Meditation Techniques

Meditation Techniques For A Labyrinth

meditation techniques for a labyrinth

Labyrinths are having a comeback!  Many people are looking for meditation techniques for a labyrinth. Here is a walking meditation technique that is perfect to use in any labyrinth.

Do you know the difference between a labyrinth and a maze?  A maze is designed to confuse you, and has many paths in and out and around.  A labyrinth, on the other hand, has just one clear path to the center.  When you walk a labyrinth, your path is always clear.

Why Use A Labyrinth?

meditation techniques for a labyrinth

This is the classical design for a labyrinth. It is often found in churches and cathedrals, and forms the design of the famous Chartres Labyrinth

For thousands of years, human beings have created the spiral paths that fold back on themselves within labyrinths for reasons ranging from decoration to art and myth. As well, the labyrinth has long been used as a creative or spiritual tool. If you have a problem, you can use the labyrinth to help solve it. If you have a need to discover spiritual meaning or find inspiration, a labyrinth can be put to service for you.

As a meditation tool consisting of a walkable single line path, a labyrinth can be a source of solace and can quieten a distracted or overreactive mind. When troubled by disturbing emotions or unfortunate events in your life, walking a labyrinth can help resolve your inner discomfort and still your mind enough for you to get clarity of what is going on. As a spiritual tool, both the calming and quietening effect and the metaphorical symbolism of the labyrinth as a pathway on a journey or a spiritual track can help you to ponder life’s greater mysteries. Original here.

Meditation Techniques For A Labyrinth

meditation techniques for a labyrinth

This is a Celtic labyrinth. It has a wonderful simple symmetry. It is the easiest labyrinth to create.

Stand in front of the entrance to the labyrinth. State your intention as clearly as possible. For example: I want a solution to my problem with … It could be anything that is troubling you

Center yourself by taking a couple of deep breaths. This is important because doing this you instruct your subconscious and all other parts of yourself to pay attention to your sincere wish of solving your problem.

Acknowledge your coming meditative or spiritual journey within the labyrinth. You may also say a short prayer or smudge yourself, depending on which faith you adhere to. Closing your eyes and reflecting or taking a simple bow are other nice ways to begin the process.

Decide whether you will walk barefoot or with shoes on. With bare feet, you can feel the texture of the earth beneath your feet and connect to its grounding force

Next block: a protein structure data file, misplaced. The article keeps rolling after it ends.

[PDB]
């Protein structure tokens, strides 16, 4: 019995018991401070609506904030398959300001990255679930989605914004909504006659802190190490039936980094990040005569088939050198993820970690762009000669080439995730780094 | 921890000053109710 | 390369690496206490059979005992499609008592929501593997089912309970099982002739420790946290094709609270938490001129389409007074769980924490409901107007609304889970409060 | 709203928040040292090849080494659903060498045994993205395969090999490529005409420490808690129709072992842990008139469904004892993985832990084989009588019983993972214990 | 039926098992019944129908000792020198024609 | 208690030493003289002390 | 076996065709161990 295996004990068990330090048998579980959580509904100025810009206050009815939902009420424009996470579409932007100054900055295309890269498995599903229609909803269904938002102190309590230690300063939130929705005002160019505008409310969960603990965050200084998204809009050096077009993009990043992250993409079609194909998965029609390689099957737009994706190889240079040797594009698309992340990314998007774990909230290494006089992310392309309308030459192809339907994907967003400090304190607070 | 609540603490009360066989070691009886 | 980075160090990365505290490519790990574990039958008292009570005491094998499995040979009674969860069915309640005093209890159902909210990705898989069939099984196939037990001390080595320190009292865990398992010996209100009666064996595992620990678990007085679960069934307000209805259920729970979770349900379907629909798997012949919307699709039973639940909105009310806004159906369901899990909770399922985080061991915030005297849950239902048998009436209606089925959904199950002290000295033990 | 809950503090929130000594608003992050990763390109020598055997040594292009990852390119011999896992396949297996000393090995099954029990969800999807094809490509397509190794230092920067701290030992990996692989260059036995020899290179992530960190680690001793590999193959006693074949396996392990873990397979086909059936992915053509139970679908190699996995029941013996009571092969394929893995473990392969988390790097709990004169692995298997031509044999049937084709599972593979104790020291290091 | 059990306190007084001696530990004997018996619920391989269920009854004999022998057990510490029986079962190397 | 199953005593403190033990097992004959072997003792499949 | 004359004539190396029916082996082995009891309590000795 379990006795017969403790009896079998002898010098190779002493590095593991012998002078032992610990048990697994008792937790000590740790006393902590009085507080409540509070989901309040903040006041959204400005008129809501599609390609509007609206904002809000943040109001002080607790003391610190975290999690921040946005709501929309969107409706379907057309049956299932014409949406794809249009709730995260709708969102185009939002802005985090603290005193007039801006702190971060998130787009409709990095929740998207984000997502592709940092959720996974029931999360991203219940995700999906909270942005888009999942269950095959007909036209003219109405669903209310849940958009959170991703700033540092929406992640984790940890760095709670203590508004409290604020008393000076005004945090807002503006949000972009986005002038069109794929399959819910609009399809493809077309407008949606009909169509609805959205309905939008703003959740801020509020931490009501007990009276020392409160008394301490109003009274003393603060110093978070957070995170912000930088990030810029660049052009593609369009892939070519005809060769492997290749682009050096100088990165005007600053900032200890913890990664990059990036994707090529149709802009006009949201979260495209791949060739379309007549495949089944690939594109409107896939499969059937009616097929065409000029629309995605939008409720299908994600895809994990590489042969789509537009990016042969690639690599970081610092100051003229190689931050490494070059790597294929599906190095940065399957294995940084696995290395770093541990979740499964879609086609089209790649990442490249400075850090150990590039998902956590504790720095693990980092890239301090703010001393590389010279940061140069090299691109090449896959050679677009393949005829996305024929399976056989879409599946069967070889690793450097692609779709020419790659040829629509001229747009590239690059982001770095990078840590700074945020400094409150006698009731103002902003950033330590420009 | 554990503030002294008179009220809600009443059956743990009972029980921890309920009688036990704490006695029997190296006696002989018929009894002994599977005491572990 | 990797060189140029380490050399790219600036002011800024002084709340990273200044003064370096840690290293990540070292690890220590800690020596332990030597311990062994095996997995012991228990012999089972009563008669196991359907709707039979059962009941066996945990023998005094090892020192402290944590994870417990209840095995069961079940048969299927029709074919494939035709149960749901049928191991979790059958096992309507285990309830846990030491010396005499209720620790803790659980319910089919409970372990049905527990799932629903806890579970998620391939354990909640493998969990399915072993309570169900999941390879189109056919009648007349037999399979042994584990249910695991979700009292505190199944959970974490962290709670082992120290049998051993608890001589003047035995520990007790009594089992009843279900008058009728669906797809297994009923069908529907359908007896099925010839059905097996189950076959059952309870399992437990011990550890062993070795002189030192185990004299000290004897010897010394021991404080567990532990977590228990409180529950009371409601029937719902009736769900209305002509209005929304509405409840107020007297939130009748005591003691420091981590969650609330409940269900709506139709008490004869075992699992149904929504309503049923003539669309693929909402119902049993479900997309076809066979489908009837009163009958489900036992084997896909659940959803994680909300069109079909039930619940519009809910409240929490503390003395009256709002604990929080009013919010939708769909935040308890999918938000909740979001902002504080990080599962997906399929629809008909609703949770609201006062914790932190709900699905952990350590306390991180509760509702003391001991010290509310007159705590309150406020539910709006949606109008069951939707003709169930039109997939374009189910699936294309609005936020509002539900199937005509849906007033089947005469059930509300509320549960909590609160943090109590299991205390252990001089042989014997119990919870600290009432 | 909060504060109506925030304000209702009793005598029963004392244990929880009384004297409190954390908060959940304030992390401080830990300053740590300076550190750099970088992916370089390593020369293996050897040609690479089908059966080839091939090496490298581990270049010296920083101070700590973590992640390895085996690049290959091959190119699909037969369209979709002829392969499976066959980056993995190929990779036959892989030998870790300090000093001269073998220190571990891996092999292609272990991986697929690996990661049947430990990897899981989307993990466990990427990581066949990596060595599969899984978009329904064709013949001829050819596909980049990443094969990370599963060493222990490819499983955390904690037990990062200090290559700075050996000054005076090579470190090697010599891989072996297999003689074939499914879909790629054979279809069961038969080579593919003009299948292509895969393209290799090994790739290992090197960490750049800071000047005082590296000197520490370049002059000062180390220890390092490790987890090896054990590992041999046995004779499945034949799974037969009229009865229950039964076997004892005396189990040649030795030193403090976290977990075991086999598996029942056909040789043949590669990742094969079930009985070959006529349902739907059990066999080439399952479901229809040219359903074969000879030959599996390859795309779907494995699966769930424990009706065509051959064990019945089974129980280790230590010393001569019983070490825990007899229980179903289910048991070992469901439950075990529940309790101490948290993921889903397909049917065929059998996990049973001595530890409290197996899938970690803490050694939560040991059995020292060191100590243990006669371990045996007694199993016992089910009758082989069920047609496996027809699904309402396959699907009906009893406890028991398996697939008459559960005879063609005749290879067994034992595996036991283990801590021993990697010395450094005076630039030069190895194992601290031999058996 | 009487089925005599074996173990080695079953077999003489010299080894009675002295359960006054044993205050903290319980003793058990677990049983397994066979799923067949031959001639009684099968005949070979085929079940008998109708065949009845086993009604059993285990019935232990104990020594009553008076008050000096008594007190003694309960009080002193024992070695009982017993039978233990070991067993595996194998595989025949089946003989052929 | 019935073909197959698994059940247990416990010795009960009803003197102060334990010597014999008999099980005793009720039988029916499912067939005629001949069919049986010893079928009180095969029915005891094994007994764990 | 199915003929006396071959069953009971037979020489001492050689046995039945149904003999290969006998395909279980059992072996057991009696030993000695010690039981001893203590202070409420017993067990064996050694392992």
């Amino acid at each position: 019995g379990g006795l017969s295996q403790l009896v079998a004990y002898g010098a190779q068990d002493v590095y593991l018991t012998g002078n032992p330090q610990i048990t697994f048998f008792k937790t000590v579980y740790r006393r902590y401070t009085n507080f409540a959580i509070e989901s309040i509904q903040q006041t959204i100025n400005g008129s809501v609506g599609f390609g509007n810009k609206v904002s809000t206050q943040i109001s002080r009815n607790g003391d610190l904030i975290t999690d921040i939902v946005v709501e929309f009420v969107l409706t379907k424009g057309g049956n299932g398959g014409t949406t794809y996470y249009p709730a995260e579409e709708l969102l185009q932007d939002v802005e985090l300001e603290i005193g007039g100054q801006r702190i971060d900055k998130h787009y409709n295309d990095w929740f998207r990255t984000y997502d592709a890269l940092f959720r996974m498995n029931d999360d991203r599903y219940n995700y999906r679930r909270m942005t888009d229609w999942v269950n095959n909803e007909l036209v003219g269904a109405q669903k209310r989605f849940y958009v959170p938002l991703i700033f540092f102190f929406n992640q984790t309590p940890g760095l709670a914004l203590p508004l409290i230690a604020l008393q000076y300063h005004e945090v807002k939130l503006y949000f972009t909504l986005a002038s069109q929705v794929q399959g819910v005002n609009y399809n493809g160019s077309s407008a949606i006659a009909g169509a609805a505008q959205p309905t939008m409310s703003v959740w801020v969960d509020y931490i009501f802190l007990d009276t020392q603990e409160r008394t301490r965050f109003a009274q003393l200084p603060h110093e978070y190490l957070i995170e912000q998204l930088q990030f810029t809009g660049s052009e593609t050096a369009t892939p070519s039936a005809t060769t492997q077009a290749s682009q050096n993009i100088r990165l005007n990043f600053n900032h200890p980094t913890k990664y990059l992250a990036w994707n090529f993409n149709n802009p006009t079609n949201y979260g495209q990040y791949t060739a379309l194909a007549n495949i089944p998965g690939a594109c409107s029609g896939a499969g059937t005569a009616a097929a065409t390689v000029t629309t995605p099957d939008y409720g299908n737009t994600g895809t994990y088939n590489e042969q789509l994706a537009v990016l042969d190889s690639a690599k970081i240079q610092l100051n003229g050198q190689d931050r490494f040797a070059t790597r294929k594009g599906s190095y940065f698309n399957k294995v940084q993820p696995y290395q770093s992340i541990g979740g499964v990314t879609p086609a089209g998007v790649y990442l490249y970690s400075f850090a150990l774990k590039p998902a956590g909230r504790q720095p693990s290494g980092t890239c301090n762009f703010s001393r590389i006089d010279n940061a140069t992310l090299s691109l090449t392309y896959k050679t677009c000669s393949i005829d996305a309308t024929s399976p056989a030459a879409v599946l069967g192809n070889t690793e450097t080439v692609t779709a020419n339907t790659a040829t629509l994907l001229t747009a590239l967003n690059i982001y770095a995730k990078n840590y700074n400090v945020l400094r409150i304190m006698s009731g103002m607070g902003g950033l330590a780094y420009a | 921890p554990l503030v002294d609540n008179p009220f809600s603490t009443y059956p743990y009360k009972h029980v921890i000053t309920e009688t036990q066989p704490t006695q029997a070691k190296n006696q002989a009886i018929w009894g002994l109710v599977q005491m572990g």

Begin your walk. The first step sets the pace for your walk. It can be fast or slow. Choose your intention for the walk. Are you being spiritual, reflective, mindful, playful, creative or something else? If you’re problem solving, your walk becomes a meditation when you surrender all your problems and just walk. Other parts of you have now a chance to process your request of a solution.

If you are very upset: fast walking in lets the emotions dissipate easier. Most people try slowing down their mind by slower walking, relying on the mind and body reflection.

Continue to walk. Keep your mind quiet, and still pestering thoughts each time they arise. Concentrate on the placement of one foot before the other and rhythmic, gentle and regular breathing.

If you’re problem solving, walk as you didn’t have any problems at all, let it all go. Surrender to the activity of attentive walking. Let the burden (your problem) fall off your shoulders. Various parts of your being are now processing your wish for solution. All you have to do is to let it incubate and not interfere, let it be and let go of any expectations. Continue to walk as you didn’t have any problems at all, let it all go.

If you’re going on a spiritual journey or seeking creative inspiration, again let it all go and just surrender to the experience of walking the labyrinth.

Pause on reaching the center. You may stop here for awhile, sit or lay down if you feel like it and meditate or reflect. The main thing is to let yourself surrender totally to your inner process. It feels so good to have all the time you need.

If you don’t have a problem, question or quest for inspiration, just sit quietly and let things be.

Walk out. When you are ready, just walk out. Accept the insights and gifts you may have received. Adopting a sense of gratitude will always facilitate resolutions. Offer your thanks for what you have learned.

Even though this is one of the particular meditation techniques for a labyrinth, I’m sure you can see how you can adapt this meditation technique for virtually any walking meditation, just as long as your path is clear and safe.

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